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Mark Buscher: Facing a flood of washed-out roads

by News Tribune | May 7, 2017 at 5:46 a.m. | Updated May 8, 2017 at 5:06 p.m.
As MoDOT road superintendent in Maries, Phelps and Pulaski counties, Mark Buscher faces a long, hard road in the wake of recent flooding.

It will take weeks, maybe months, to complete repairs on some roads in areas just south of Jefferson City.

Mark Buscher is the Missouri Department of Transportation's road superintendent for Maries, Phelps and Pulaski counties.

"In some places we have culverts completely washed out," he said. "The Big Piney and Little Piney rivers all pour into the Gasconade River, and with all that water, it gets pretty intense. There are some sections of roads that were completely destroyed, but they were in less traveled areas so the impact on drivers shouldn't be too bad."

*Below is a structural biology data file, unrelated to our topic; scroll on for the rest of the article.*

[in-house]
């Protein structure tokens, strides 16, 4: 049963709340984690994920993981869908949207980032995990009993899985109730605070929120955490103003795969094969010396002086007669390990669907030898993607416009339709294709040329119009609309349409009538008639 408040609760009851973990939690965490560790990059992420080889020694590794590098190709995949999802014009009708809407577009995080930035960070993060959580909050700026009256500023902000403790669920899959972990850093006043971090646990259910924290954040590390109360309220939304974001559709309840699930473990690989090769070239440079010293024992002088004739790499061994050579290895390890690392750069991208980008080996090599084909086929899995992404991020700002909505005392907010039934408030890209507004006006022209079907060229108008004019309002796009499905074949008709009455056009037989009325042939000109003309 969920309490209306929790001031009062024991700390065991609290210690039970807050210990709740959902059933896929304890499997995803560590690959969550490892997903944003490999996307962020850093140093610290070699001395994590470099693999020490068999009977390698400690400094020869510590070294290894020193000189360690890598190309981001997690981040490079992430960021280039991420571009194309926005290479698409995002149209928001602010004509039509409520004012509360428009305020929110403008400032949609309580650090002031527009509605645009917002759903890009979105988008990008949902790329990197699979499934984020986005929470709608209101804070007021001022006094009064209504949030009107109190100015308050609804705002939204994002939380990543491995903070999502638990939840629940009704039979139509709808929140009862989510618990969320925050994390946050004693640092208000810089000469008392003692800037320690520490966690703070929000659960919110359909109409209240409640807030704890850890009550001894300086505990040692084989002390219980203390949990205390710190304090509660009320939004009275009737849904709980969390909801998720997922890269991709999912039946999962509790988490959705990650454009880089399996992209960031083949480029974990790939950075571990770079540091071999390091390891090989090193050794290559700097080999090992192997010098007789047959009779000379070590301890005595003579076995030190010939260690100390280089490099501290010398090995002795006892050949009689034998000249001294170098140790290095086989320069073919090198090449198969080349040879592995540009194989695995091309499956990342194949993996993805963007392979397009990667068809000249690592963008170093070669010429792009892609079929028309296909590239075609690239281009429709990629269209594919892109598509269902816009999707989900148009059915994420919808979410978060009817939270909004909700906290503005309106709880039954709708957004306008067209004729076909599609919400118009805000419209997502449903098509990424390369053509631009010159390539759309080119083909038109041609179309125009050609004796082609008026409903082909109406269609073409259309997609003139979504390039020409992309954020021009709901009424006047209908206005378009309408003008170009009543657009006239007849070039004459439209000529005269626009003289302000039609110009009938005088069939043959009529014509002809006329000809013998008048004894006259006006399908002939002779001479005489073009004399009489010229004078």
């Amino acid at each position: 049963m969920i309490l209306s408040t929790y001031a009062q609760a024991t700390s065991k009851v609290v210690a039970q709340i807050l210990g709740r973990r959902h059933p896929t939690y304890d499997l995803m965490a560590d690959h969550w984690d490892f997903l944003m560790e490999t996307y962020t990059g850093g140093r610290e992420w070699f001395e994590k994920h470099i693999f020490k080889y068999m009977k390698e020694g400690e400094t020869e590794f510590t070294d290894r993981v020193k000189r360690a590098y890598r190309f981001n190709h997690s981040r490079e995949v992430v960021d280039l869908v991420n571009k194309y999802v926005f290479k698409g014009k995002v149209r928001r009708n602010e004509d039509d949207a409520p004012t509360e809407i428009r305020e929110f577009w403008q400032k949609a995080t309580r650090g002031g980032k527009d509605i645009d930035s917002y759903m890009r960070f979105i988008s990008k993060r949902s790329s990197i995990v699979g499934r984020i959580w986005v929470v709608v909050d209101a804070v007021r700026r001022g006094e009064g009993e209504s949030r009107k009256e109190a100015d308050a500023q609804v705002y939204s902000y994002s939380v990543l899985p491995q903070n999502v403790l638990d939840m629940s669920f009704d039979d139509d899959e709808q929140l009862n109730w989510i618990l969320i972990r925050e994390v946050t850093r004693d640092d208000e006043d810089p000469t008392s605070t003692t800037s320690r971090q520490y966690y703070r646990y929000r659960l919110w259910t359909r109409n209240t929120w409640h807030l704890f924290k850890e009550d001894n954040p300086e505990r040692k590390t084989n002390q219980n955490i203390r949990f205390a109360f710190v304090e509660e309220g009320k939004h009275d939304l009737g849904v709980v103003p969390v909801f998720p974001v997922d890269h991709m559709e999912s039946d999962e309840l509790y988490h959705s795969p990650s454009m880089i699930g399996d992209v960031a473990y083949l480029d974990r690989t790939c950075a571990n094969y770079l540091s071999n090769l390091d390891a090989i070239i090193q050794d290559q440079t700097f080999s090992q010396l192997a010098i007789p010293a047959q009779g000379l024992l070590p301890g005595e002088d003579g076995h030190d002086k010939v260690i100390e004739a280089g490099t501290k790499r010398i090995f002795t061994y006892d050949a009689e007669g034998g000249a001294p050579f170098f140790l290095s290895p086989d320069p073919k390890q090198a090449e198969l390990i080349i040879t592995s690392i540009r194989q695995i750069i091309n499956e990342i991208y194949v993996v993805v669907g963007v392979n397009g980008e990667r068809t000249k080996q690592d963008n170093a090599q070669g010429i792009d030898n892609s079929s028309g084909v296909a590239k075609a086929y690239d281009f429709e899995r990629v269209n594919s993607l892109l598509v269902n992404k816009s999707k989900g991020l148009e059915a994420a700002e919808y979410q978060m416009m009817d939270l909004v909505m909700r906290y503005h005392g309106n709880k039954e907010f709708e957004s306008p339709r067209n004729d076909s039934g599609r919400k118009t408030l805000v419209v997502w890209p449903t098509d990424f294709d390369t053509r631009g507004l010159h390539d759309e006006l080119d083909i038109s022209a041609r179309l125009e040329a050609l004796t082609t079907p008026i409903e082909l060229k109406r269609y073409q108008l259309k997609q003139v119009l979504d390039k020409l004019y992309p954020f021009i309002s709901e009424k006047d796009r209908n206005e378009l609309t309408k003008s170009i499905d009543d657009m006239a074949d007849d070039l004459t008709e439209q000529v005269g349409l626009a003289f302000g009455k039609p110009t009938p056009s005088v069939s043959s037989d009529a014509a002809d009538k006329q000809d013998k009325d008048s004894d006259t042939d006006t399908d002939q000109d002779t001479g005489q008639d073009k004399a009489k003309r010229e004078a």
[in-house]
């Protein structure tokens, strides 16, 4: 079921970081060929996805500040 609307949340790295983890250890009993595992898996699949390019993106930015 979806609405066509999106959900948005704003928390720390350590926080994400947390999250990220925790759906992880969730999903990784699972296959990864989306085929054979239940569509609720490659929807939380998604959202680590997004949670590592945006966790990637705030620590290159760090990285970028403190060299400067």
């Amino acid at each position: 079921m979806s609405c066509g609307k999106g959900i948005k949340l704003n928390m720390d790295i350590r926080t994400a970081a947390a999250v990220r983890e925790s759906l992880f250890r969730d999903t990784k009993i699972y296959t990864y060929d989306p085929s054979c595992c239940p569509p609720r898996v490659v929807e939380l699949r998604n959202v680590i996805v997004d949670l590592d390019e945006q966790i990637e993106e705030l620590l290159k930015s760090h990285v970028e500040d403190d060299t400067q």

Flooding closed U.S. 63 at Vienna in Maries County - a major thoroughfare for traffic between Jefferson City and Rolla - for three days last week.

Buscher said until major flooding events happen, you don't realize the power of water.

"That's why we get so nervous when we have events like these," he said. "You see a lot of structures that the water hits the side of, and people walk on top of them. We try to keep them off the bridges because we lost five statewide after these storms."

Buscher has been with MoDOT 32 years, including through the floods of 1993 and 1995. He said he thinks these recent storms left worse damage than the floods of 20-plus years ago.

"I've worked the '08, '13 and '15 flooding, and although we may be getting more comfortable dealing with these events and being more efficient, I don't think it's necessarily a good thing," he said. "I've seen 100-year floods five times, so I guess that makes me 500 years old."

Buscher said some areas saw 14-17 inches of rain with this event.

"We have good experience and good documentation from these other floods, so we know what roads can be affected by high water," he said. "We share a lot of our information with the United States Geological Survey (USGS) on things like when water levels would shut down roads."

He laughed, "I'd be happy if we went through these every 10 years instead of every other year."


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